A LITTLE BIT ABOUT US
The bunkhouse is owned and run by Emma and Peter Harrison.
Emma and Peter are both holders of the Mountain Leader award, and also offer guided walks in the Black Mountains as well as the Central and Western Beacons.
01874 730 080
07341 906 937
The Star Bunkhouse
Brecon Road (A40)
Llangorse & Bwlch
Llangorse has the largest natural lake in south Wales. It boasts an ancient Crannog and is a perfect location to mess about in boats, take a gentle stroll or watch the bird life.
Llangorse Lake is a glacial lake formed thousands of years ago when moving ice pushed and scraped its way along, shaping the landscape that we see today. On its journey it collected piles of debris (mud, rocks, wood and stones) which were deposited to the front and side of the glacial movement.
When the ice finally melted this debris was left to form mounds known as moraines. Llangorse Lake owes its existence to the moraine deposits left in the area between Llanfihangel Talyllyn and Talgarth. At one time it was some 150 feet (45 meters) higher with two overflows into the Usk River at Bwlch and Pennorth.
The entire lake’s surface and the adjoining common is Registered Common Land giving local people ancient rights to graze their livestock upon it.
Bwlch has castles, ancient iron age forts and standing stones, not to mention 360 degree views across the lake.
Bwlch is home to three circular walks, one being Bwlch with Altitude which is featured on the map. Bwlch with Fortitude which leads to Tretower Court & Castle and Bwlch with Magnitude, taking you on a magnificent ascent of Tor -
Llangorse Lake Crannog
Crannogs are artificial islands built of timber and stones on which some form of settlement usually stood. Crannogs are more common to Ireland and Scotland, where they occur from prehistory through to the medieval period. Llangorse Lake Crannog is the only known example of a Crannog in Wales, and the only known example in the world outside Scotland or Ireland!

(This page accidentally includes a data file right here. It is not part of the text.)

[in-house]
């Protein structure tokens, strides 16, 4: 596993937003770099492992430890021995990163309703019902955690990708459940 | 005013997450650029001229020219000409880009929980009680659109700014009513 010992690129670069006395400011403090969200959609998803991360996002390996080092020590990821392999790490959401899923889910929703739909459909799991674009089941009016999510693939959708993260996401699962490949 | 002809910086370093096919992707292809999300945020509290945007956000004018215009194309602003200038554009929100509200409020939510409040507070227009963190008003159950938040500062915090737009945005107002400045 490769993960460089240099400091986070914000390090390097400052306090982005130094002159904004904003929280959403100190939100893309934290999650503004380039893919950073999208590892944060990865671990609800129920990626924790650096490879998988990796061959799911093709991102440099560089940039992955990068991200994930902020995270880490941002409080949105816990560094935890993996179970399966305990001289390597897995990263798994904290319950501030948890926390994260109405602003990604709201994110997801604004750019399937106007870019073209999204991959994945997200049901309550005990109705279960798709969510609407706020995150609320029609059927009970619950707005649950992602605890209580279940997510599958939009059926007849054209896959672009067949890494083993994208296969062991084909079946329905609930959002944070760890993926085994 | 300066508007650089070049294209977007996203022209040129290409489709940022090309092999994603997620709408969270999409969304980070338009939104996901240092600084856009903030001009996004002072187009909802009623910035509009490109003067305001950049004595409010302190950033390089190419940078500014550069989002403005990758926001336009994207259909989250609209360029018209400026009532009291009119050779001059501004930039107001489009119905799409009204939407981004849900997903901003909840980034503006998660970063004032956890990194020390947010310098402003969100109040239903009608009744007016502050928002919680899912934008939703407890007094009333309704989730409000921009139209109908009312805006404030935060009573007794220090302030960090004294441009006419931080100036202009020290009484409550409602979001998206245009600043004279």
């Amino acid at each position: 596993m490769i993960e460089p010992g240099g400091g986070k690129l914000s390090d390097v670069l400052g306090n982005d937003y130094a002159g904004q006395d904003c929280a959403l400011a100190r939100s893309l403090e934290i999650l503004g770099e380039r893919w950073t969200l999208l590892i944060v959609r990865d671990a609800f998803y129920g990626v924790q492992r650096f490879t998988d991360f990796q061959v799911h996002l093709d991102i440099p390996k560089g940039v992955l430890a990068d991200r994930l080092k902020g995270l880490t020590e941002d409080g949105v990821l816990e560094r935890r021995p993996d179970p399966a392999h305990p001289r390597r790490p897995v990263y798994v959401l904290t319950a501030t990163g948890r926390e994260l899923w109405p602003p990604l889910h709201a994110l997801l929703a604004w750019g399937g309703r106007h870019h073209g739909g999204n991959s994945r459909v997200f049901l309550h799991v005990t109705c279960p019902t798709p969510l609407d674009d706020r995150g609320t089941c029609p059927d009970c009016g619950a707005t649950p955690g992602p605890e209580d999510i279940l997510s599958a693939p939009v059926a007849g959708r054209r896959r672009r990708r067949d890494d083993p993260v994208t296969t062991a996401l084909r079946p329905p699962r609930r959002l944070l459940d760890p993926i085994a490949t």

The Crannog dates back at least as far as the late 9th or early 10th Century. It was excavated in the late 1980s and early 1990s, with some spectacular finds, including a fragment of fine linen decorated with pictures of animals and plants (to have textiles dating back to the 10th Century is very rare and exciting!). Its careful construction and spectacular finds suggest that this was a high status site, and one interpretation of this evidence is that the Crannog may have been home to the early medieval Kings of Brycheiniog.
A Victorian built folly or hunting lodge, Paragon tower is a romantic ruin which sits amidst woodland. This round structure has four rooms, each of which has a fireplace linking into the central chimney. It is said that the Ladies of local estates would wait in the tower whilst the Lords were out hunting, and the tower’s location provided a fantastic view of the land and the hunting below.
Allt yr Esgair Iron Age Fort
This Iron Age fort lies atop a hill above Llangorse Lake. The fort was constructed sometime between 800BC and the arrival of the Romans in the area in the AD70s and occupied throughout the Iron Age period and perhaps even beyond. It is likely that this large hillfort was an important regional centre for the Iron Age people who lived here. The large earthen ramparts are still visible today even after all these years, and the views from this vantage point are breathtaking.
Although not much survives of Blaenllynfi castle today, this 13th Century castle was once a defensive stronghold with up to 5 towers. Sections of its defensive walls that still remain are 2m thick! In its heyday in the 1200s the castle would have been a busy and influential centre for the local area, and was forcibly taken and changed hands many times during its history.